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Old April 17, 2022, 07:15 AM   #26
mehavey
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John, I would argue that the System is working -- when called & held to account.
It's that last part that when negligently -- or deliberately -- ignored, makes a
mockery of equal protection under the Law.

(And no.... temptation aside I won't go off topic in expansion)




Correct me if in error, but in the subway case I'm told the Feds went from
Serial# --> GLOCK --> Dealer --> Retailer... who had the record of sale.
Bottom up...
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Old April 17, 2022, 07:22 AM   #27
JohnKSa
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I would argue that the System is working -- when called & held to account.
In this case, the system effectively called and held itself to account.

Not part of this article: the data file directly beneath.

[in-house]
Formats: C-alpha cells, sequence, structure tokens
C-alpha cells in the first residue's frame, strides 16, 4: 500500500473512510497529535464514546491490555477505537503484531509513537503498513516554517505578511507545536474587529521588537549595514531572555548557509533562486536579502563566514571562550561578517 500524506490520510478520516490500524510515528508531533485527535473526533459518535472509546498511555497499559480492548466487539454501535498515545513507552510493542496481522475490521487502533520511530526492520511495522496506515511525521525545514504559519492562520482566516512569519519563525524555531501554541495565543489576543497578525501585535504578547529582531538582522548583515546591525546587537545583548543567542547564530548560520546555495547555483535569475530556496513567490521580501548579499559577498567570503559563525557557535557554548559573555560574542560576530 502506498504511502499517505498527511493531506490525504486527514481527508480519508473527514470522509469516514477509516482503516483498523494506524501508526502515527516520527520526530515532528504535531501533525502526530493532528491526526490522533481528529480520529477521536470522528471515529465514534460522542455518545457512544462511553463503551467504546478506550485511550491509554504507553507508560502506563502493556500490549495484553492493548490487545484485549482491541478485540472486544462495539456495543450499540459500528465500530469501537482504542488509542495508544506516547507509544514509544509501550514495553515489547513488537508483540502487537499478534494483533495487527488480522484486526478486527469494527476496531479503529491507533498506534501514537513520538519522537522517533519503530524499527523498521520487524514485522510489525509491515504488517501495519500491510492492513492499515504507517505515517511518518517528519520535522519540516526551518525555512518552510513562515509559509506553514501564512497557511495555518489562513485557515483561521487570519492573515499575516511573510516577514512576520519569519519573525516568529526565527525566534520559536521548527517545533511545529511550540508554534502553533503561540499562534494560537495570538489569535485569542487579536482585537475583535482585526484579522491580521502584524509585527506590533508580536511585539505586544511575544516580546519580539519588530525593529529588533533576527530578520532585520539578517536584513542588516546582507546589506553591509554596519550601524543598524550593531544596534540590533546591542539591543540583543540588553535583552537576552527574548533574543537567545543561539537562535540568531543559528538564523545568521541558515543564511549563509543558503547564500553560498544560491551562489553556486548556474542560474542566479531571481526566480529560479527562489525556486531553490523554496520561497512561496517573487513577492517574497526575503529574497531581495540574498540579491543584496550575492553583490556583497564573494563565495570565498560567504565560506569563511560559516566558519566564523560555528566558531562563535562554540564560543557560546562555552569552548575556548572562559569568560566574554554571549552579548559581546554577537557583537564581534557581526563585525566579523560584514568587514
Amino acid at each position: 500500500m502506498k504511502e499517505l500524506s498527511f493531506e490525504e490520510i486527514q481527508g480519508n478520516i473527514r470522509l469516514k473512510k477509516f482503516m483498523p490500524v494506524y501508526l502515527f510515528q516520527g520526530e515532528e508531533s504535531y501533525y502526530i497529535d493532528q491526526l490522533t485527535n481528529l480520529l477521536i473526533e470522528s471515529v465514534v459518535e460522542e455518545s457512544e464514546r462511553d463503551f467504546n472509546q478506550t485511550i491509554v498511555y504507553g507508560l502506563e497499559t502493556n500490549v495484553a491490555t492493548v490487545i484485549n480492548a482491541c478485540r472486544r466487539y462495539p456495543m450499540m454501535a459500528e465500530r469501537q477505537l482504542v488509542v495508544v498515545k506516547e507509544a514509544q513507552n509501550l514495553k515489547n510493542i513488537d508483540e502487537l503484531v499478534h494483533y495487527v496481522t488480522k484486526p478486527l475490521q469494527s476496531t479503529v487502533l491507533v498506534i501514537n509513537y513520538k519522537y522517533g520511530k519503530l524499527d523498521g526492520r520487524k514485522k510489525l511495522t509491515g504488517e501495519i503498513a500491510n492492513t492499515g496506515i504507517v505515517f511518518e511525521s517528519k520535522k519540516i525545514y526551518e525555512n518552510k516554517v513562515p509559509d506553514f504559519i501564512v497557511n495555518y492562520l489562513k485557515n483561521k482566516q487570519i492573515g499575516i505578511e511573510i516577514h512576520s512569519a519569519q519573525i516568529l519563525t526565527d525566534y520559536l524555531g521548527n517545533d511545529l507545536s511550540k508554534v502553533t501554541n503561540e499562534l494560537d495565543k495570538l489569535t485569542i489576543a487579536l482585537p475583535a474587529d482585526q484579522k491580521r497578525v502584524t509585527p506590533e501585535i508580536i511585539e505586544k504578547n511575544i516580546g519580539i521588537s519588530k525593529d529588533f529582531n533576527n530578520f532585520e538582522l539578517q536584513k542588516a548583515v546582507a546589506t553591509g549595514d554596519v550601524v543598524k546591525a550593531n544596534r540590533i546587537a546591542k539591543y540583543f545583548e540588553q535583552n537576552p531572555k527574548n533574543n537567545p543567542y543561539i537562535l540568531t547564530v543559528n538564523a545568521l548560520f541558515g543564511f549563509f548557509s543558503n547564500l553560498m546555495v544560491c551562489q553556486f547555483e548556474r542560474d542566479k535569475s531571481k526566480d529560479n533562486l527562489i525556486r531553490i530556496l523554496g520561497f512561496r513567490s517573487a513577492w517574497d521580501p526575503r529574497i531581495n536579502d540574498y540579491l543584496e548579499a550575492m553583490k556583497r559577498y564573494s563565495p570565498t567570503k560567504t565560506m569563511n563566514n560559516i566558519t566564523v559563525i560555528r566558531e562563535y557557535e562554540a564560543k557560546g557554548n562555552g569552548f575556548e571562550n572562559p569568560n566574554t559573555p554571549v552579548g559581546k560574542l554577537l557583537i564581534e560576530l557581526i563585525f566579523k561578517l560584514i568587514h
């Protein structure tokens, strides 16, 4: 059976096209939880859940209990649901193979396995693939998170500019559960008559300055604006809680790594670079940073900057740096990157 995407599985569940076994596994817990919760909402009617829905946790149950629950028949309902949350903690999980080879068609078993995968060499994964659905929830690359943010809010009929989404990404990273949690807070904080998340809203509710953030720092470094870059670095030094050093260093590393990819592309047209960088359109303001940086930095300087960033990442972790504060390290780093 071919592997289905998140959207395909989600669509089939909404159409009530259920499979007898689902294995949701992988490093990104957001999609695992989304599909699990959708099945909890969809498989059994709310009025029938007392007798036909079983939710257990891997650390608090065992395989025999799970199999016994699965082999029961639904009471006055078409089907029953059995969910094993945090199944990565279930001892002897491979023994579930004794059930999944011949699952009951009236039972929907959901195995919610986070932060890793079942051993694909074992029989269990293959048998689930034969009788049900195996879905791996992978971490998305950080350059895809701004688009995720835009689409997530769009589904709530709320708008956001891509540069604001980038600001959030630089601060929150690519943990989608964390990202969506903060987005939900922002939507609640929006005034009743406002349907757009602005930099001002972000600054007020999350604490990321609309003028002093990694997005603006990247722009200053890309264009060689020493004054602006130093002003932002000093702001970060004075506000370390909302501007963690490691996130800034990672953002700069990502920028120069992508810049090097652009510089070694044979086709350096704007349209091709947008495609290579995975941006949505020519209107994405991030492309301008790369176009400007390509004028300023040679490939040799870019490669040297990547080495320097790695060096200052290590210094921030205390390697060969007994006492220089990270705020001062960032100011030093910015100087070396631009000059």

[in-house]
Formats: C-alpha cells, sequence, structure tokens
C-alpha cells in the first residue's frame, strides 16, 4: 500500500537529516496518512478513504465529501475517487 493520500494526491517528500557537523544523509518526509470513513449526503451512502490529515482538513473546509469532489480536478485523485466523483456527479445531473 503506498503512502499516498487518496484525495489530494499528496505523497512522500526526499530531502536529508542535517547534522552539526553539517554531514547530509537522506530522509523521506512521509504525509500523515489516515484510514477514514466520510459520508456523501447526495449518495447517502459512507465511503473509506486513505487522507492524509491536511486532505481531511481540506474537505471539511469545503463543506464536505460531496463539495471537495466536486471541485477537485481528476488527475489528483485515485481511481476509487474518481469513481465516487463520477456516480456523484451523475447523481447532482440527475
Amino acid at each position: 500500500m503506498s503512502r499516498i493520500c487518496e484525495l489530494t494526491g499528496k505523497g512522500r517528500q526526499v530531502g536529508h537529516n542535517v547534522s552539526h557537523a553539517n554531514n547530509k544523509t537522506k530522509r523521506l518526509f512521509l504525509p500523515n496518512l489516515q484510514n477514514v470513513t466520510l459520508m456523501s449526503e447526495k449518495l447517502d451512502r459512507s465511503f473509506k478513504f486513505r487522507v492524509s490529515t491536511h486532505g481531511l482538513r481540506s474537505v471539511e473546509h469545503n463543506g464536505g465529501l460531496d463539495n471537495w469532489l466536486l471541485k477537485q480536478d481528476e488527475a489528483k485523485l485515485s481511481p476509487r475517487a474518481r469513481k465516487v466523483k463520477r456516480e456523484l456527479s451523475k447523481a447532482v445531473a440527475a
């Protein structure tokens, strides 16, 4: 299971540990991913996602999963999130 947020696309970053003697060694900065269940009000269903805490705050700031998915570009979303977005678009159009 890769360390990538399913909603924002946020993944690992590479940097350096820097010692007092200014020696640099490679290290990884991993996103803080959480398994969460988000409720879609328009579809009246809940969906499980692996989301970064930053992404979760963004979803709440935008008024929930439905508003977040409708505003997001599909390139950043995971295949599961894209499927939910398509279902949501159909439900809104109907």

I'm not saying that it always happens that way, that would be as much of a mistake as saying it never does.
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Old April 17, 2022, 09:37 AM   #28
Rob228
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There's an irony here. Around the time this country was founded, the Congress enacted a couple of laws called the Militia Acts. Adult males were required to register with the militia in their town or county (don't recall just how they were organized). The reason was so that militia commanders would know how many men they had available in time of need. As for firearms, they weren't registered BUT each militia member was required to provide his own rifle, and a basic load-out of twenty round balls and a quarter pound of powder.